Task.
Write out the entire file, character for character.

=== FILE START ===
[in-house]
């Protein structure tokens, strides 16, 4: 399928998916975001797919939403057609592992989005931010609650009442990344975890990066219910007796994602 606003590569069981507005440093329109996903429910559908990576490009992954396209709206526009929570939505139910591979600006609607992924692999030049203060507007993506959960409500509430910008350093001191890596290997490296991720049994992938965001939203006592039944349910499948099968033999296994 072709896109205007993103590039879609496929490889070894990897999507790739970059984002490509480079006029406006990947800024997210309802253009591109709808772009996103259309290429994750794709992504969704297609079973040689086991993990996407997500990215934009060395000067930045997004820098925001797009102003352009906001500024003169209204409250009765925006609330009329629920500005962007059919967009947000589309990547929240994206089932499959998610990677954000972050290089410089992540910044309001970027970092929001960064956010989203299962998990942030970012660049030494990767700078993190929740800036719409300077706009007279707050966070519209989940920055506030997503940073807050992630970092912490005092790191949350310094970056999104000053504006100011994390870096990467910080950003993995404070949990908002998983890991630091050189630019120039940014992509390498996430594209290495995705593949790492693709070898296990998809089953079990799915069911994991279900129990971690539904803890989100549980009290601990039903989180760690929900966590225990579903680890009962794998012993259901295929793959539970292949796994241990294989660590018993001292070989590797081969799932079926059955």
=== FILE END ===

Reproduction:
[in-house]
């Protein structure tokens, strides 16, 4: 399928998916975001797919939403057609592992989005931010609650009442990344975890990066219910007796994602 606003590569069981507005440093329109996903429910559908990576490009992954396209709206526009929570939505139910591979600006609607992924692999030049203060507007993506959960409500509430910008350093001191890596290997490296991720049994992938965001939203006592039944349910499948099968033999296994 072709896109205007993103590039879609496929490889070894990897999507790739970059984002490509480079006029406006990947800024997210309802253009591109709808772009996103259309290429994750794709992504969704297609079973040689086991993990996407997500990215934009060395000067930045997004820098925001797009102003352009906001500024003169209204409250009765925006609330009329629920500005962007059919967009947000589309990547929240994206089932499959998610990677954000972050290089410089992540910044309001970027970092929001960064956010989203299962998990942030970012660049030494990767700078993190929740800036719409300077706009007279707050966070519209989940920055506030997503940073807050992630970092912490005092790191949350310094970056999104000053504006100011994390870096990467910080950003993995404070949990908002998983890991630091050189630019120039940014992509390498996430594209290495995705593949790492693709070898296990998809089953079990799915069911994991279900129990971690539904803890989100549980009290601990039903989180760690929900966590225990579903680890009962794998012993259901295929793959539970292949796994241990294989660590018993001292070989590797081969799932079926059955």